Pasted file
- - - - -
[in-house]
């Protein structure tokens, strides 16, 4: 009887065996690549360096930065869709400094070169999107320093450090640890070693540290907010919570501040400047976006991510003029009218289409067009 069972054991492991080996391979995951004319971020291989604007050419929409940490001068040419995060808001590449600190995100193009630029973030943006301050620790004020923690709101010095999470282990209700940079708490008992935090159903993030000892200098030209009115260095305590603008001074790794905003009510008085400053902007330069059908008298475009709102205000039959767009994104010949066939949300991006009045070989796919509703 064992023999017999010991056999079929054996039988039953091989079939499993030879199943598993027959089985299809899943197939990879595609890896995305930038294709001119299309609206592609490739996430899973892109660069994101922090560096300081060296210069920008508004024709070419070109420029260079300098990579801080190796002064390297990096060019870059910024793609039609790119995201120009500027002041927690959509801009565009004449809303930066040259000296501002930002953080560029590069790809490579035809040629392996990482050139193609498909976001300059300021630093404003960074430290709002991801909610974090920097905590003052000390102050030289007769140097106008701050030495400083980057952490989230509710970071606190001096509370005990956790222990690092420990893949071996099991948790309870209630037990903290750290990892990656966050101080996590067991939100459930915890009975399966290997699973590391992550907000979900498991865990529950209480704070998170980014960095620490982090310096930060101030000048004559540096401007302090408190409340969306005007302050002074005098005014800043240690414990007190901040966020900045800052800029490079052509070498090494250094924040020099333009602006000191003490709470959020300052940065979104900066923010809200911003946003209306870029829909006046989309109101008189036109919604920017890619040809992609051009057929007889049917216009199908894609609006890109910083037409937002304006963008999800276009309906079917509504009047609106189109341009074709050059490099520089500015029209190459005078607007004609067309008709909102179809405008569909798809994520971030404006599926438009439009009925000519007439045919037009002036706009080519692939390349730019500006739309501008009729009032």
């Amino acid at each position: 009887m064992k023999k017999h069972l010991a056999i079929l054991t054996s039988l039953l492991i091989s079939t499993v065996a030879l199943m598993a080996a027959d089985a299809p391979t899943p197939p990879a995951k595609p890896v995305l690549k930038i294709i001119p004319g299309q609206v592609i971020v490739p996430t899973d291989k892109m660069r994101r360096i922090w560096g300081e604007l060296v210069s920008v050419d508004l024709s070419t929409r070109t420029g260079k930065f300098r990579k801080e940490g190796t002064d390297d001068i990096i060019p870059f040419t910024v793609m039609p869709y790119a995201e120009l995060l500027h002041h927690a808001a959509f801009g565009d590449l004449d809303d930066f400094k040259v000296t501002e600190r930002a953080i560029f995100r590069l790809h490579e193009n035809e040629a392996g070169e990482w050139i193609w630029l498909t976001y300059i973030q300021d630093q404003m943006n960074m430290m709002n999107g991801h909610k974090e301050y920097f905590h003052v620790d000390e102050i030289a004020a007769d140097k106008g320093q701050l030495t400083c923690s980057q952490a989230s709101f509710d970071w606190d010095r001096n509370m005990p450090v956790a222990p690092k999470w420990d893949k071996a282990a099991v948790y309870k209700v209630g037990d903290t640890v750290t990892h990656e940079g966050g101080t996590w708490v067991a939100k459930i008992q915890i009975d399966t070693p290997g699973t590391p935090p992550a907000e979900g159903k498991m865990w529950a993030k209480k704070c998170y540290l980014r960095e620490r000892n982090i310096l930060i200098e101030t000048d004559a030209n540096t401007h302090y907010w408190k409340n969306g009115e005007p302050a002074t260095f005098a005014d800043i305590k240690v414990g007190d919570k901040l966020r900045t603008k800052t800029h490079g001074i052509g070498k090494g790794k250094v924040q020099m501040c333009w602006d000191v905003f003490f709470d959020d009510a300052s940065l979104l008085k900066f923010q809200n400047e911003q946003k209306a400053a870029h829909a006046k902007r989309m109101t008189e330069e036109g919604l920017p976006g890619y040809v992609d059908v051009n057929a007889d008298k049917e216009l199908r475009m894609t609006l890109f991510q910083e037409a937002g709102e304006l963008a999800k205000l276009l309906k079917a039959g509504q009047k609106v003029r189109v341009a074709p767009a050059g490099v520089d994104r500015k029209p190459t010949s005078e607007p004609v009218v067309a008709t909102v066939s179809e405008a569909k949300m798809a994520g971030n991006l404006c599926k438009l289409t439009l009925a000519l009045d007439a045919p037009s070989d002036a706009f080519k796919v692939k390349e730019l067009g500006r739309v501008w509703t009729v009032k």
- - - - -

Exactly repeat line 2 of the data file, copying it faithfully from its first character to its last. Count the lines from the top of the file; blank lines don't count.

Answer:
């Protein structure tokens, strides 16, 4: 009887065996690549360096930065869709400094070169999107320093450090640890070693540290907010919570501040400047976006991510003029009218289409067009 069972054991492991080996391979995951004319971020291989604007050419929409940490001068040419995060808001590449600190995100193009630029973030943006301050620790004020923690709101010095999470282990209700940079708490008992935090159903993030000892200098030209009115260095305590603008001074790794905003009510008085400053902007330069059908008298475009709102205000039959767009994104010949066939949300991006009045070989796919509703 064992023999017999010991056999079929054996039988039953091989079939499993030879199943598993027959089985299809899943197939990879595609890896995305930038294709001119299309609206592609490739996430899973892109660069994101922090560096300081060296210069920008508004024709070419070109420029260079300098990579801080190796002064390297990096060019870059910024793609039609790119995201120009500027002041927690959509801009565009004449809303930066040259000296501002930002953080560029590069790809490579035809040629392996990482050139193609498909976001300059300021630093404003960074430290709002991801909610974090920097905590003052000390102050030289007769140097106008701050030495400083980057952490989230509710970071606190001096509370005990956790222990690092420990893949071996099991948790309870209630037990903290750290990892990656966050101080996590067991939100459930915890009975399966290997699973590391992550907000979900498991865990529950209480704070998170980014960095620490982090310096930060101030000048004559540096401007302090408190409340969306005007302050002074005098005014800043240690414990007190901040966020900045800052800029490079052509070498090494250094924040020099333009602006000191003490709470959020300052940065979104900066923010809200911003946003209306870029829909006046989309109101008189036109919604920017890619040809992609051009057929007889049917216009199908894609609006890109910083037409937002304006963008999800276009309906079917509504009047609106189109341009074709050059490099520089500015029209190459005078607007004609067309008709909102179809405008569909798809994520971030404006599926438009439009009925000519007439045919037009002036706009080519692939390349730019500006739309501008009729009032």